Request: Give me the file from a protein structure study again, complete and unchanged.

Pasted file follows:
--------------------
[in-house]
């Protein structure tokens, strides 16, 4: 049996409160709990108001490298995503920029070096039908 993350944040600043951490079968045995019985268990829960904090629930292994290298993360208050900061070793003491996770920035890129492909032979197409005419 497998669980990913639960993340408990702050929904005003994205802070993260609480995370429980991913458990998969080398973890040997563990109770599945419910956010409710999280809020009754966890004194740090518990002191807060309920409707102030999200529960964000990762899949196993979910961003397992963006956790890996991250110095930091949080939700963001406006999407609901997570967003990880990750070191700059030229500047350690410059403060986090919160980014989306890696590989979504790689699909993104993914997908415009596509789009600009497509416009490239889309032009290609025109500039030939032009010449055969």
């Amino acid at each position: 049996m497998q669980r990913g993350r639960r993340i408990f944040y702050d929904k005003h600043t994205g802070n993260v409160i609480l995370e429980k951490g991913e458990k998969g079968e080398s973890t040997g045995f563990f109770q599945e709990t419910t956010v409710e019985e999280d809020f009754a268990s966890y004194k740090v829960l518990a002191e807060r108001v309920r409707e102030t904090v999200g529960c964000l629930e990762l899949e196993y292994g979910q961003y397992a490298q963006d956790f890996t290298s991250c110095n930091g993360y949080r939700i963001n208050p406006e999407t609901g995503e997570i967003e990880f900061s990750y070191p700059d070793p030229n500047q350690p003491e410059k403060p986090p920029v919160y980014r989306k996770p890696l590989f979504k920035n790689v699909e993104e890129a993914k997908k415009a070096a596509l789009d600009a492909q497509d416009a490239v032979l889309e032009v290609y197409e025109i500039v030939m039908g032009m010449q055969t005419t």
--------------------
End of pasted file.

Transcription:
[in-house]
């Protein structure tokens, strides 16, 4: 049996409160709990108001490298995503920029070096039908 993350944040600043951490079968045995019985268990829960904090629930292994290298993360208050900061070793003491996770920035890129492909032979197409005419 497998669980990913639960993340408990702050929904005003994205802070993260609480995370429980991913458990998969080398973890040997563990109770599945419910956010409710999280809020009754966890004194740090518990002191807060309920409707102030999200529960964000990762899949196993979910961003397992963006956790890996991250110095930091949080939700963001406006999407609901997570967003990880990750070191700059030229500047350690410059403060986090919160980014989306890696590989979504790689699909993104993914997908415009596509789009600009497509416009490239889309032009290609025109500039030939032009010449055969």
């Amino acid at each position: 049996m497998q669980r990913g993350r639960r993340i408990f944040y702050d929904k005003h600043t994205g802070n993260v409160i609480l995370e429980k951490g991913e458990k998969g079968e080398s973890t040997g045995f563990f109770q599945e709990t419910t956010v409710e019985e999280d809020f009754a268990s966890y004194k740090v829960l518990a002191e807060r108001v309920r409707e102030t904090v999200g529960c964000l629930e990762l899949e196993y292994g979910q961003y397992a490298q963006d956790f890996t290298s991250c110095n930091g993360y949080r939700i963001n208050p406006e999407t609901g995503e997570i967003e990880f900061s990750y070191p700059d070793p030229n500047q350690p003491e410059k403060p986090p920029v919160y980014r989306k996770p890696l590989f979504k920035n790689v699909e993104e890129a993914k997908k415009a070096a596509l789009d600009a492909q497509d416009a490239v032979l889309e032009v290609y197409e025109i500039v030939m039908g032009m010449q055969t005419t």